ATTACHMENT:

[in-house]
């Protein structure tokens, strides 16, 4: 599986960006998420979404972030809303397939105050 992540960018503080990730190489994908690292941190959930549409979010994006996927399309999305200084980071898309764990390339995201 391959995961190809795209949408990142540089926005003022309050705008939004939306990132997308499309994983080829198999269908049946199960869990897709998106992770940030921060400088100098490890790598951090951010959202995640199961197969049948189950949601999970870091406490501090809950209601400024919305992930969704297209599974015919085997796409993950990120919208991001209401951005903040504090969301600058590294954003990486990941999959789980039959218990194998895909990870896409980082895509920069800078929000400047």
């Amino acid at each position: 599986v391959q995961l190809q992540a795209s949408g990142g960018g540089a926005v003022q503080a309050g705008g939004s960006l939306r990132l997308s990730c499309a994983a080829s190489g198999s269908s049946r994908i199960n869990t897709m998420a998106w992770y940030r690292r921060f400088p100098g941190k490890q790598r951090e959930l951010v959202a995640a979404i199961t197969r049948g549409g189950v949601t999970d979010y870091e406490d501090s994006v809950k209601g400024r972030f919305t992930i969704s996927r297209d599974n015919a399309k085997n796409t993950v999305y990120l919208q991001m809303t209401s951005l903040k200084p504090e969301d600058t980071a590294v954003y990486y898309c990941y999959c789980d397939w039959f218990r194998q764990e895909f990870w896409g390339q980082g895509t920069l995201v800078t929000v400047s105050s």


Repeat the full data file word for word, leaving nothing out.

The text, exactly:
[in-house]
């Protein structure tokens, strides 16, 4: 599986960006998420979404972030809303397939105050 992540960018503080990730190489994908690292941190959930549409979010994006996927399309999305200084980071898309764990390339995201 391959995961190809795209949408990142540089926005003022309050705008939004939306990132997308499309994983080829198999269908049946199960869990897709998106992770940030921060400088100098490890790598951090951010959202995640199961197969049948189950949601999970870091406490501090809950209601400024919305992930969704297209599974015919085997796409993950990120919208991001209401951005903040504090969301600058590294954003990486990941999959789980039959218990194998895909990870896409980082895509920069800078929000400047």
């Amino acid at each position: 599986v391959q995961l190809q992540a795209s949408g990142g960018g540089a926005v003022q503080a309050g705008g939004s960006l939306r990132l997308s990730c499309a994983a080829s190489g198999s269908s049946r994908i199960n869990t897709m998420a998106w992770y940030r690292r921060f400088p100098g941190k490890q790598r951090e959930l951010v959202a995640a979404i199961t197969r049948g549409g189950v949601t999970d979010y870091e406490d501090s994006v809950k209601g400024r972030f919305t992930i969704s996927r297209d599974n015919a399309k085997n796409t993950v999305y990120l919208q991001m809303t209401s951005l903040k200084p504090e969301d600058t980071a590294v954003y990486y898309c990941y999959c789980d397939w039959f218990r194998q764990e895909f990870w896409g390339q980082g895509t920069l995201v800078t929000v400047s105050s």